Ireland will face France in Paris on Saturday where a bonus-point victory would secure a fourth Six Nations title in seven years. Here, we examine the big talking points ahead of another tense Stade de France denouement.
Battle of the half-backs
The incumbents against the coming force: that’s the headline billing for Conor Murray and Johnny Sexton versus Antoine Dupont and Romain Ntamack. Ireland playmakers Murray and Sexton have dominated the northern hemisphere half-back scene for the last decade, while Dupont and Ntamack are the young pretenders to that crown. Toulouse team-mates Dupont and Ntamack have swept a new broom through France’s ranks, restoring an old-fashioned attacking elan not seen in a generation with Les Bleus. Murray and Sexton still have all the tactical nous that has punctuated their ascent to the European game’s summit, but whether the Irish visitors can match their hosts’ youthful exuberance remains to be seen.
Edwards defence stands in the way
Shaun Edwards has a staggering 50 winners’ medals as player and coach, across both rugby’s codes and spanning some 37 years of excellence. After 11 years with Wales under Warren Gatland, Edwards has joined Fabien Galthie’s French revolution. Edwards’ defensive systems are little short of magic for the players that work within them. His mix of grit and guile somehow always seems to transfer seamlessly to his players and teams, his relentless but fiercely loyal approach constantly permeating. Ireland’s chances of putting four tries on France in Paris would be slim enough under any other circumstances, but this time Les Bleus are in the middle of an Edwards-inspired transformation. Edwards was basically Farrell’s minder in the early days at Wigan: the battle for top dog status on Saturday drips with intrigue.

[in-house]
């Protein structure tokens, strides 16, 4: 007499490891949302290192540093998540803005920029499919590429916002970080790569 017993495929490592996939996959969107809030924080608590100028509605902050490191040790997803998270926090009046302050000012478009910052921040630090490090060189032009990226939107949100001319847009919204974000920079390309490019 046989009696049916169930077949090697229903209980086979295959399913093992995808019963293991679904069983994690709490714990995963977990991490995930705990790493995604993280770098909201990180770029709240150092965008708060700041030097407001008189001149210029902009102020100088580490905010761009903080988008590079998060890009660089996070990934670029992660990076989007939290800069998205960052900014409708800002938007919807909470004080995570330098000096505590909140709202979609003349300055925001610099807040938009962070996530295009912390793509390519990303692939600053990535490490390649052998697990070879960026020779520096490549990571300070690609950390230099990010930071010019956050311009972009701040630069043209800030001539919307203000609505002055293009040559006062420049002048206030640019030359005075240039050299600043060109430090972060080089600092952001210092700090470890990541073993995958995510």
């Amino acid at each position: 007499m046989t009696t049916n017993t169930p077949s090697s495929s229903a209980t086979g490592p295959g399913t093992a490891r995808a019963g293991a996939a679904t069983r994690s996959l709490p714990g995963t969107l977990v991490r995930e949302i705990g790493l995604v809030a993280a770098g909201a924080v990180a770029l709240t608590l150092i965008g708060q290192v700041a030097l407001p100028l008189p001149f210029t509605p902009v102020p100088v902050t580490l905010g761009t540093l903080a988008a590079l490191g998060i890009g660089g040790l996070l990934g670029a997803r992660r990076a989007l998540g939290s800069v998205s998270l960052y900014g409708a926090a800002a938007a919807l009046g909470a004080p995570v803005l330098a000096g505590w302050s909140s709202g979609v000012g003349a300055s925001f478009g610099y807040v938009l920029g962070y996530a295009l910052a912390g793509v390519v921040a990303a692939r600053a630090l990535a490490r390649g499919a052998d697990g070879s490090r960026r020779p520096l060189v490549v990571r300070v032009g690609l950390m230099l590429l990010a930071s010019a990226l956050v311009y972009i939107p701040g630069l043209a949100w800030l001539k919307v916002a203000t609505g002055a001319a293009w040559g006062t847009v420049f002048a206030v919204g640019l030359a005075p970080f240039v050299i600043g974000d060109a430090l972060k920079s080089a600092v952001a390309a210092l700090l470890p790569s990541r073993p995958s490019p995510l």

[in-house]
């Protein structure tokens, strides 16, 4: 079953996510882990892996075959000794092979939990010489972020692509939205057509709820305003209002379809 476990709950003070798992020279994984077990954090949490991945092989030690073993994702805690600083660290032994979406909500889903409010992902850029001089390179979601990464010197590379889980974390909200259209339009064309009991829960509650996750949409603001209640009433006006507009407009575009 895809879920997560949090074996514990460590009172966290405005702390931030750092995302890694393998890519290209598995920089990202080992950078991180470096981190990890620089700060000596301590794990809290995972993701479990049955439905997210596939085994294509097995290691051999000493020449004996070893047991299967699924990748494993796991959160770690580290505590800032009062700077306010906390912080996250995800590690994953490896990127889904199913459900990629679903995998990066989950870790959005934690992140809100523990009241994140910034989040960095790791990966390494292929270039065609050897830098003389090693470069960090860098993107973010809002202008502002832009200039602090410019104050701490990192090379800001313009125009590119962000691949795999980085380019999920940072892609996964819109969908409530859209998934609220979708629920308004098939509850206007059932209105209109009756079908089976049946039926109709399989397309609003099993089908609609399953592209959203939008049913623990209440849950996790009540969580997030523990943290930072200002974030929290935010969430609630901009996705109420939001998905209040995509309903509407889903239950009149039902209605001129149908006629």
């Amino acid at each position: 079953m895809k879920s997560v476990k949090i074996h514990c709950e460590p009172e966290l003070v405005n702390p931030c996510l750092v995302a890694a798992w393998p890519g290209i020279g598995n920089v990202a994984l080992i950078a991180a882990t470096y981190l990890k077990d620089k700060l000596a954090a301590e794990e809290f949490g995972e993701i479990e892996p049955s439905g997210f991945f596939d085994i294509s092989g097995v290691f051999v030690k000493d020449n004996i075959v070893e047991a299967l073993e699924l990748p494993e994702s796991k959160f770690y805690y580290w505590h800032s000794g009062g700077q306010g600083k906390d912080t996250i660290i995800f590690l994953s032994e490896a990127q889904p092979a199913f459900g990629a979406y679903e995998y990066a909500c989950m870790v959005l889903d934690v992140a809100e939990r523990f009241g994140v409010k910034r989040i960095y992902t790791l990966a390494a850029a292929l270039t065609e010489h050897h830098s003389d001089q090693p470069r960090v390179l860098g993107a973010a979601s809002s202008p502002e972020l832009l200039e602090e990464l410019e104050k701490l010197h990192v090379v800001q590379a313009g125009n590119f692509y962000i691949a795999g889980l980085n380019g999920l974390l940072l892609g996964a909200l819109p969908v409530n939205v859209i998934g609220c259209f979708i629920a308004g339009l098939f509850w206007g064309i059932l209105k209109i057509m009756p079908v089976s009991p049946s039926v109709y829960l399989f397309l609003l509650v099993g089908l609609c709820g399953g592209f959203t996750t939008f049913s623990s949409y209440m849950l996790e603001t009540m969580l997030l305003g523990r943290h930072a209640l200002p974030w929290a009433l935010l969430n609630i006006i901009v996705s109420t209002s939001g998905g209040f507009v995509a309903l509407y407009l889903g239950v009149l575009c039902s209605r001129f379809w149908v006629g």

Farrell loosens the shackles
Ireland’s rigid structure under former boss Joe Schmidt for so long created a team greater than the sum of its parts and generated plenty of glory days for the men in green. That plan hit the skids at the 2019 World Cup though, and left a lasting sting on some promise unrealised. New boss Farrell has been at pains to tell his players to express themselves both in terms of creativity and personality, on and off the field. Now while Farrell will hardly dispense with Schmidt’s tried and tested methods, the new coach will certainly look to loosen the shackles somewhat.
Keenan and Connors face another level
Leinster pair Hugo Keenan and Will Connors had Test debuts to remember in last weekend’s 50-17 victory over Italy in Dublin. Wing Keenan bagged a fine brace and flanker Connors swiped the man of the match award. Whatever heights the provincial team-mates hit last week at the Aviva Stadium, both will know that France in Paris provides an entirely different level of challenge. If last weekend was an easing-in, this is a baptism of fire.